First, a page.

Situation: Two wire supply source is at overhead box. Two wire runs to single pole wall switch. New ceiling fan with light kit.

I would like the light kit to be controlled like a conventional overhead light, while the fan motor is controlled by the on-board pull switch.

Is it possible to wire the ceiling fan motor to the supply side, while wiring the ceiling fan light to the switch loop? I think I need three wire on the switch side to do this, but not sure. This is an older house, so no common ground to parasitize, either.

3 Answers 3


Your wiring should look something like this.

enter image description here

  • The incoming "hot" connects to the black motor lead of the fan, and the white wire of the switch loop. This white wire will be marked at both ends, with black tape, marker, or paint.

  • Connect the neutral from the feed to the neutral of the fan.

  • Connect the blue light kit wire, to the black wire coming back from the switch.

  • Connect all grounds.

This will allow the fan motor to always have power, so it will be controlled by the built in pull switch. The light, on the other hand, will be controlled by the wall switch.

Technically, this is no longer a code approved installation, since there's no neutral at the switch. However, since you're simply installing a lighting fixture, you're not required to bring the wiring up to current code.


It isn't completely clear from your terminology exactly what you're dealing with, but let me take a stab at an answer.

  • Your existing wall controls could be a single switch that controls power to whatever is connected inside the fan. Or it could be two switches, one for the fan and one for the fan light. Either or both of those could be a variable control (speed for the fan or dimmer for the fan light). If there are two switches/controls, each should lead to a separate feed inside the fan's ceiling junction box.

    Within the wall junction box, all of the neutrals are typically commoned together. Just the hot wire is normally switched for each function.

  • The ceiling junction box could have either one or two feeds from the wall switch(es), depending on the wall switch combination. It also could have an unswitched power cable. Typically, all of the neutrals in that junction box are commoned together and a single neutral wire feeds the fan (connected internally within the fan to each function).

  • The fan could have a built-in light control and it could have a built-in fan control. You don't need to deal with the internal control wiring. Just think of the fan as a function and the light as a function. Each function has power fed to it (a hot wire). You only need to deal with those power connections, which are readily accessible inside the fan.

    Inside the fan, the light circuit and the fan circuit could be fed separately from the ceiling box, or they could be joined to a single feed from the ceiling box.

    If the fan has built-in controls for both the fan and the light, the feeds to both circuits may be tied together for a single connection to the ceiling box. This would normally be just a wire nut, so you can separate them and feed them separately. If you want to control them separately and at least one function (fan or light) will be controlled from the wall, you will need to separate them and feed them separately inside the fan.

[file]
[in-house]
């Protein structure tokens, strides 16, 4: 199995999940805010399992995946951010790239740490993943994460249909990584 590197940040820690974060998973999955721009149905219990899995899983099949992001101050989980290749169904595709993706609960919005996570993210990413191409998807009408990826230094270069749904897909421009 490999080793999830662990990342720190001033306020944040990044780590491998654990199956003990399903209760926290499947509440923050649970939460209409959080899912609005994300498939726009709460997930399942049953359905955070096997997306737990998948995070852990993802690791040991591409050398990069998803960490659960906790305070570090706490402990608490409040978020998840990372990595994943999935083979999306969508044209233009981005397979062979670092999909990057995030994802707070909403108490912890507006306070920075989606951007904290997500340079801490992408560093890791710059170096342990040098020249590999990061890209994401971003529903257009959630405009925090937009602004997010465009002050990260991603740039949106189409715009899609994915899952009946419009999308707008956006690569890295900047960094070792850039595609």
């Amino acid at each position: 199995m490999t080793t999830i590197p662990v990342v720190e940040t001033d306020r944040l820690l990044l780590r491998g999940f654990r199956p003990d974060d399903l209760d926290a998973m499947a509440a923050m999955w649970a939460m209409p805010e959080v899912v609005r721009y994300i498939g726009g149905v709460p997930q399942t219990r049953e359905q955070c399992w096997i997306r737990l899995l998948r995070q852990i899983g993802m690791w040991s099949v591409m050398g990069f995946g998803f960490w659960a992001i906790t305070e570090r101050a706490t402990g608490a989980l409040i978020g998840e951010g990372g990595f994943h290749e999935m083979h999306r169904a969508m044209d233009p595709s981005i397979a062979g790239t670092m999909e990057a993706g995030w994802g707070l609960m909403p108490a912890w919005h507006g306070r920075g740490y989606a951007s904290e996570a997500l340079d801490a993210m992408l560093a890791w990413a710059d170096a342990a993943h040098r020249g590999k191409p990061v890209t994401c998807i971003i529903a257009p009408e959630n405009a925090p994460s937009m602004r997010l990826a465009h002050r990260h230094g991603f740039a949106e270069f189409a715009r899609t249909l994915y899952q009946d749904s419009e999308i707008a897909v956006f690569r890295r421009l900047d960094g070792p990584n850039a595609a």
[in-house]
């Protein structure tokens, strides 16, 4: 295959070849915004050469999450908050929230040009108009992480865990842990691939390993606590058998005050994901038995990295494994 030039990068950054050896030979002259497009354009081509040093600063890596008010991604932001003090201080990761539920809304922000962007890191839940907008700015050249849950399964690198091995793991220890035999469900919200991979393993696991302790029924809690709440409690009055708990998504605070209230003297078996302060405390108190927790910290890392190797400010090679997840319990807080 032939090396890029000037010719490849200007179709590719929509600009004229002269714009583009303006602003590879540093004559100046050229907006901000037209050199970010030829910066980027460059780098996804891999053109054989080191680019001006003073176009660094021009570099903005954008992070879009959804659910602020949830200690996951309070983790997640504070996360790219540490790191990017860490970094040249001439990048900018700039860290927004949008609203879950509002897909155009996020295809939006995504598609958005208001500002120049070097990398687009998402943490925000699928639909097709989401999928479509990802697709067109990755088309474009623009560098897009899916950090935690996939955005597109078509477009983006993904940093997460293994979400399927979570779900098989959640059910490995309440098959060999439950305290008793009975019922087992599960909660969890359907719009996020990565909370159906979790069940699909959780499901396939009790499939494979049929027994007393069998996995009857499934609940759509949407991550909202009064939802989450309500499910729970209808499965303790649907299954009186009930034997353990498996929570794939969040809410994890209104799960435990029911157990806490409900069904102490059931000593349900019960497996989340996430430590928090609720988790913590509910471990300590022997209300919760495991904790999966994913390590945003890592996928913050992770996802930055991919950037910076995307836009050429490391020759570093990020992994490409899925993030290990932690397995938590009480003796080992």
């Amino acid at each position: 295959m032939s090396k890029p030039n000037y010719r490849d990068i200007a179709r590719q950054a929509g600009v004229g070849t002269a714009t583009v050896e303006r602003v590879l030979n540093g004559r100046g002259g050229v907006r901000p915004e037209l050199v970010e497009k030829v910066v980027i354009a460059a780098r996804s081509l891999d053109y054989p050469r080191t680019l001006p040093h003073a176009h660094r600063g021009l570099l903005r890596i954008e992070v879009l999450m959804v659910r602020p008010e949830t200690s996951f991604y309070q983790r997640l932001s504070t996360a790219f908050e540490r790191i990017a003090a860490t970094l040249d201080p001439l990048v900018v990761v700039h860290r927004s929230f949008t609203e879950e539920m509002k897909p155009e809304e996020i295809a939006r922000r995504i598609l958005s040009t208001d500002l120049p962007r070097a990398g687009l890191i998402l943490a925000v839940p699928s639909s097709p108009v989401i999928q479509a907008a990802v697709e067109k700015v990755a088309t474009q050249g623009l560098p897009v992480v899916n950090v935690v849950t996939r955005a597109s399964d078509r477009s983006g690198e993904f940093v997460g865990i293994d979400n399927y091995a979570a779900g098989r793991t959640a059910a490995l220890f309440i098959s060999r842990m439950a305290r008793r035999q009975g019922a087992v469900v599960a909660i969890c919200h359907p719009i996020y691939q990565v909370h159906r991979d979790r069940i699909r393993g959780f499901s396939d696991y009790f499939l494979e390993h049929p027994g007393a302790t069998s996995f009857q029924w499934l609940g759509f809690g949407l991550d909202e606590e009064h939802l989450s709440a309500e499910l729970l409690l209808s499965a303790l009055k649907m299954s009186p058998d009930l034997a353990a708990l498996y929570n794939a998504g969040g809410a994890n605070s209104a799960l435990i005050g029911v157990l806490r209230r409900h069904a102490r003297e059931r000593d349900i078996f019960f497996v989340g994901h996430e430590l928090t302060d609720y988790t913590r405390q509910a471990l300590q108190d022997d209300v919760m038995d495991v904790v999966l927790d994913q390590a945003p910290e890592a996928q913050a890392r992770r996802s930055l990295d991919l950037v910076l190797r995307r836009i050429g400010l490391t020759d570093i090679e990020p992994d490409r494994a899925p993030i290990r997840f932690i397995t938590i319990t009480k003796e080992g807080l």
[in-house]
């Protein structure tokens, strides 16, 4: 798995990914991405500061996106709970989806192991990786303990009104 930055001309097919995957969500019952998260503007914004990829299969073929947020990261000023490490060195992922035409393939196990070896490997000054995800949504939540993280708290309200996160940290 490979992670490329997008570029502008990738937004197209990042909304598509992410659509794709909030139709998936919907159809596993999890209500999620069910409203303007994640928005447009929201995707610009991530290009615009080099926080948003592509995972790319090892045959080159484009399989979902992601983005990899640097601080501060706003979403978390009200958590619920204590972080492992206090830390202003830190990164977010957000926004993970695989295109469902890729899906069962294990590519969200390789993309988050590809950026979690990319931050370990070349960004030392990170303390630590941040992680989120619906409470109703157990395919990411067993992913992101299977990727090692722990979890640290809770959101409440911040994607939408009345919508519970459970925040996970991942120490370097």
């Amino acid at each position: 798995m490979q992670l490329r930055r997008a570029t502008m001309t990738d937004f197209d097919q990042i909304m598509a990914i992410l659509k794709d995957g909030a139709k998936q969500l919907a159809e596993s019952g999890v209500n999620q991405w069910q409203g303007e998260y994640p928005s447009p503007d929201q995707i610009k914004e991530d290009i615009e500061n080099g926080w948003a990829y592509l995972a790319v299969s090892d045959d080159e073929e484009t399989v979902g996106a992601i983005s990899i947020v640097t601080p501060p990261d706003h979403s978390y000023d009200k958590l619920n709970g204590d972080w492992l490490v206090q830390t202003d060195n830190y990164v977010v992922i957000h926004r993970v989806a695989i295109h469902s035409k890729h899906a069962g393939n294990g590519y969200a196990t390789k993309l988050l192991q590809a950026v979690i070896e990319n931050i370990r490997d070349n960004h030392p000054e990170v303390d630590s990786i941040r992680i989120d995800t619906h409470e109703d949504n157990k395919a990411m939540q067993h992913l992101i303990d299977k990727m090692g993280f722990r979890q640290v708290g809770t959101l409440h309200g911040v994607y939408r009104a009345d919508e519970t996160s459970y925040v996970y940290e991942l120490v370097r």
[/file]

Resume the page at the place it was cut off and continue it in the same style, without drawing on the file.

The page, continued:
• If you have redundant controls (the fan has a built-in control and you also have a wall switch for that function), that isn't a problem. You just use whichever control you want and leave the other in the "on" position. If you prefer the wall switch, leave the switch on the fan "on". If it is a pull chain, you can just leave it short so people don't play with it.

    If you want to use the fan's pull chain, you have two choices. You can stick a little guard over the wall switch as a reminder not to switch it there, or you can remove the wall switch and connect the two wires from that switch together with a wire nut (equivalent to the switch being permanently "on").

    If you have redundant controls for both the fan and the light, you don't need to handle them the same way. You can control one from the wall switch and the other from the built-in fan control.

  • If you have just a single wall switch and you want to use that to control just one function (in your case, the light), this will work only if you have an unswitched power cable in the junction box. You can run a wire from that hot connection to the fan's other function (the fan in this case), and then control that function from the fan's built-in control.


Since the power supply is coming in at the fixture, you can have the fan hot wire connect to the junction between the switch loop hot and the incoming hot, while the switch loop return connects to the light kit hot. The neutrals all connect and grounds all connect.

You don't need any extra wires since you are in existing work (in a brand new setup, you'd need a 3 wire loop to provide neutral at the switch for future smart switch fun and games, but that's not a concern here).

  • @bishop -- I'll see about getting to that tonight when I have some time to put one together Commented Jun 19, 2017 at 11:37

Your Answer

By clicking “Post Your Answer”, you agree to our terms of service and acknowledge you have read our privacy policy.

Not the answer you're looking for? Browse other questions tagged or ask your own question.